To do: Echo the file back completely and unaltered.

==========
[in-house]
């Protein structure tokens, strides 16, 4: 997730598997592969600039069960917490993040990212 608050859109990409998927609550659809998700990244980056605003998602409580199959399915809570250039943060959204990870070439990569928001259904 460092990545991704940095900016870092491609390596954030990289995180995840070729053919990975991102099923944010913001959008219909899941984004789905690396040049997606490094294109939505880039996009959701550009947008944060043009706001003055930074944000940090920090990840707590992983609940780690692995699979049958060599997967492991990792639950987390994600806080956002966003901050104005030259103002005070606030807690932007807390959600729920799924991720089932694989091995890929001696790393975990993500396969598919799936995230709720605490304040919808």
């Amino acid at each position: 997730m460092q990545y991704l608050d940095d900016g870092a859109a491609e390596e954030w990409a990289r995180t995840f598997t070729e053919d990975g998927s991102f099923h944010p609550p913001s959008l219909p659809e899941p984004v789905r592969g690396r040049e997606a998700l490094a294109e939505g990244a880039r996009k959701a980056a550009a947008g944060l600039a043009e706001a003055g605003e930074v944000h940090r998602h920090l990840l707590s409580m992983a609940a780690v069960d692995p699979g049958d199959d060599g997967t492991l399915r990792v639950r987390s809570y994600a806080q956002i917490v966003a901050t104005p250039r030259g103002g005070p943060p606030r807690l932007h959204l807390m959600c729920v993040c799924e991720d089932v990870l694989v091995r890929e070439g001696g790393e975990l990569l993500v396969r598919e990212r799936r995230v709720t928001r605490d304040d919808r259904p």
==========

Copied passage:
[in-house]
């Protein structure tokens, strides 16, 4: 997730598997592969600039069960917490993040990212 608050859109990409998927609550659809998700990244980056605003998602409580199959399915809570250039943060959204990870070439990569928001259904 460092990545991704940095900016870092491609390596954030990289995180995840070729053919990975991102099923944010913001959008219909899941984004789905690396040049997606490094294109939505880039996009959701550009947008944060043009706001003055930074944000940090920090990840707590992983609940780690692995699979049958060599997967492991990792639950987390994600806080956002966003901050104005030259103002005070606030807690932007807390959600729920799924991720089932694989091995890929001696790393975990993500396969598919799936995230709720605490304040919808």
């Amino acid at each position: 997730m460092q990545y991704l608050d940095d900016g870092a859109a491609e390596e954030w990409a990289r995180t995840f598997t070729e053919d990975g998927s991102f099923h944010p609550p913001s959008l219909p659809e899941p984004v789905r592969g690396r040049e997606a998700l490094a294109e939505g990244a880039r996009k959701a980056a550009a947008g944060l600039a043009e706001a003055g605003e930074v944000h940090r998602h920090l990840l707590s409580m992983a609940a780690v069960d692995p699979g049958d199959d060599g997967t492991l399915r990792v639950r987390s809570y994600a806080q956002i917490v966003a901050t104005p250039r030259g103002g005070p943060p606030r807690l932007h959204l807390m959600c729920v993040c799924e991720d089932v990870l694989v091995r890929e070439g001696g790393e975990l990569l993500v396969r598919e990212r799936r995230v709720t928001r605490d304040d919808r259904p």